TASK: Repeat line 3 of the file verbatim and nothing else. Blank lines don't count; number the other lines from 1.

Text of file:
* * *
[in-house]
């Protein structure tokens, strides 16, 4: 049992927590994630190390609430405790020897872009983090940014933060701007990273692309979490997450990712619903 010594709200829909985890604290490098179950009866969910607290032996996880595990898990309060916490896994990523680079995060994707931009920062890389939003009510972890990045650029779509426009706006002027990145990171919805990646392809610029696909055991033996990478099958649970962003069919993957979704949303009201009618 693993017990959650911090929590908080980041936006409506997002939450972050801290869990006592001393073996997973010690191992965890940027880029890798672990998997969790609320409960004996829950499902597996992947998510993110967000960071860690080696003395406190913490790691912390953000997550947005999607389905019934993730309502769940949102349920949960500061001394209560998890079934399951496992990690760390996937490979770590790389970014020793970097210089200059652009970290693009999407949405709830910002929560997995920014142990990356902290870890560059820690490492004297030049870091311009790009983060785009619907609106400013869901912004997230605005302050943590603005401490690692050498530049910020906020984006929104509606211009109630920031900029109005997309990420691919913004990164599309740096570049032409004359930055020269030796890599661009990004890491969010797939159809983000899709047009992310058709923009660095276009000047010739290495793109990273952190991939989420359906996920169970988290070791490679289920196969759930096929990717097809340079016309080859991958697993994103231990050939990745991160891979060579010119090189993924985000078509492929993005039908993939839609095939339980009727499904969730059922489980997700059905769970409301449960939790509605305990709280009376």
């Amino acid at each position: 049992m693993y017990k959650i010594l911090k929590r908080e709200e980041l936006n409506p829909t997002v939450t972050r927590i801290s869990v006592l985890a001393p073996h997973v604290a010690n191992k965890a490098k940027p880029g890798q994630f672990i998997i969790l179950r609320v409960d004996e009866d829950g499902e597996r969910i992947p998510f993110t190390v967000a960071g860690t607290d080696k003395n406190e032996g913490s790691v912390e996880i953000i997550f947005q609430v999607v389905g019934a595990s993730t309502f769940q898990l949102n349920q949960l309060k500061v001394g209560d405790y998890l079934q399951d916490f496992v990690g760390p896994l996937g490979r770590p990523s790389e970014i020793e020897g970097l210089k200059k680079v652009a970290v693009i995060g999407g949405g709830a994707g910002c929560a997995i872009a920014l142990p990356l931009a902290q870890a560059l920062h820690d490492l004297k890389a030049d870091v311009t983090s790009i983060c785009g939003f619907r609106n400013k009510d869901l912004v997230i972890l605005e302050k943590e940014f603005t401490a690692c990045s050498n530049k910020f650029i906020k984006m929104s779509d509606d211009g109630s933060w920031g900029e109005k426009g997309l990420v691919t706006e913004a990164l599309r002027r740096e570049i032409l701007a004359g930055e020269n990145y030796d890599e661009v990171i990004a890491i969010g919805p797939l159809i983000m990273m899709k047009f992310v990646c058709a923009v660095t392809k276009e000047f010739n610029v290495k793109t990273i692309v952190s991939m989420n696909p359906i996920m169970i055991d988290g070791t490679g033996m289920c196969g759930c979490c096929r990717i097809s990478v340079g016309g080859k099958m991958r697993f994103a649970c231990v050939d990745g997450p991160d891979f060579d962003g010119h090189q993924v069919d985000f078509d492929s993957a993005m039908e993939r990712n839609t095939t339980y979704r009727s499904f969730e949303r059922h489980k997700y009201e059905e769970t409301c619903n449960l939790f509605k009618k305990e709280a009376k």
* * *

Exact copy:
């Amino acid at each position: 049992m693993y017990k959650i010594l911090k929590r908080e709200e980041l936006n409506p829909t997002v939450t972050r927590i801290s869990v006592l985890a001393p073996h997973v604290a010690n191992k965890a490098k940027p880029g890798q994630f672990i998997i969790l179950r609320v409960d004996e009866d829950g499902e597996r969910i992947p998510f993110t190390v967000a960071g860690t607290d080696k003395n406190e032996g913490s790691v912390e996880i953000i997550f947005q609430v999607v389905g019934a595990s993730t309502f769940q898990l949102n349920q949960l309060k500061v001394g209560d405790y998890l079934q399951d916490f496992v990690g760390p896994l996937g490979r770590p990523s790389e970014i020793e020897g970097l210089k200059k680079v652009a970290v693009i995060g999407g949405g709830a994707g910002c929560a997995i872009a920014l142990p990356l931009a902290q870890a560059l920062h820690d490492l004297k890389a030049d870091v311009t983090s790009i983060c785009g939003f619907r609106n400013k009510d869901l912004v997230i972890l605005e302050k943590e940014f603005t401490a690692c990045s050498n530049k910020f650029i906020k984006m929104s779509d509606d211009g109630s933060w920031g900029e109005k426009g997309l990420v691919t706006e913004a990164l599309r002027r740096e570049i032409l701007a004359g930055e020269n990145y030796d890599e661009v990171i990004a890491i969010g919805p797939l159809i983000m990273m899709k047009f992310v990646c058709a923009v660095t392809k276009e000047f010739n610029v290495k793109t990273i692309v952190s991939m989420n696909p359906i996920m169970i055991d988290g070791t490679g033996m289920c196969g759930c979490c096929r990717i097809s990478v340079g016309g080859k099958m991958r697993f994103a649970c231990v050939d990745g997450p991160d891979f060579d962003g010119h090189q993924v069919d985000f078509d492929s993957a993005m039908e993939r990712n839609t095939t339980y979704r009727s499904f969730e949303r059922h489980k997700y009201e059905e769970t409301c619903n449960l939790f509605k009618k305990e709280a009376k």